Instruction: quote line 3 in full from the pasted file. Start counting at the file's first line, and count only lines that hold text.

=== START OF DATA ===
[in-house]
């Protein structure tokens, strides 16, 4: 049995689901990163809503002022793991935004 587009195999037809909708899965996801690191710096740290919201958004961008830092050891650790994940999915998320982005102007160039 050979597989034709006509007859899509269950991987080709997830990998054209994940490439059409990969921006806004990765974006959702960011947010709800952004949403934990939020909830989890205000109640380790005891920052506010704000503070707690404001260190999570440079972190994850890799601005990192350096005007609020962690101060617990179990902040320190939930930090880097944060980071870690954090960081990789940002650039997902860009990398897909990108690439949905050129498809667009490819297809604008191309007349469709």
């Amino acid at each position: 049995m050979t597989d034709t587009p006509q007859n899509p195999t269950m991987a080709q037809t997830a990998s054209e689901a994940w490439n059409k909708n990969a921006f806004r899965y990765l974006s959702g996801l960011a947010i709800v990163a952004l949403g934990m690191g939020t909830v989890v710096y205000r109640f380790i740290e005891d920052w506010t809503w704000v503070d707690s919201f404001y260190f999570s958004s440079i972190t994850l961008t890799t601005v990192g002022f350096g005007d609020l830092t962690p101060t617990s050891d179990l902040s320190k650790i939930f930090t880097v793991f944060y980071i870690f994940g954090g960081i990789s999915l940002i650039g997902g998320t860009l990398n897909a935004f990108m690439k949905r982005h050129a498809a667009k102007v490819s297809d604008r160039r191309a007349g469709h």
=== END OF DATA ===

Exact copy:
């Amino acid at each position: 049995m050979t597989d034709t587009p006509q007859n899509p195999t269950m991987a080709q037809t997830a990998s054209e689901a994940w490439n059409k909708n990969a921006f806004r899965y990765l974006s959702g996801l960011a947010i709800v990163a952004l949403g934990m690191g939020t909830v989890v710096y205000r109640f380790i740290e005891d920052w506010t809503w704000v503070d707690s919201f404001y260190f999570s958004s440079i972190t994850l961008t890799t601005v990192g002022f350096g005007d609020l830092t962690p101060t617990s050891d179990l902040s320190k650790i939930f930090t880097v793991f944060y980071i870690f994940g954090g960081i990789s999915l940002i650039g997902g998320t860009l990398n897909a935004f990108m690439k949905r982005h050129a498809a667009k102007v490819s297809d604008r160039r191309a007349g469709h």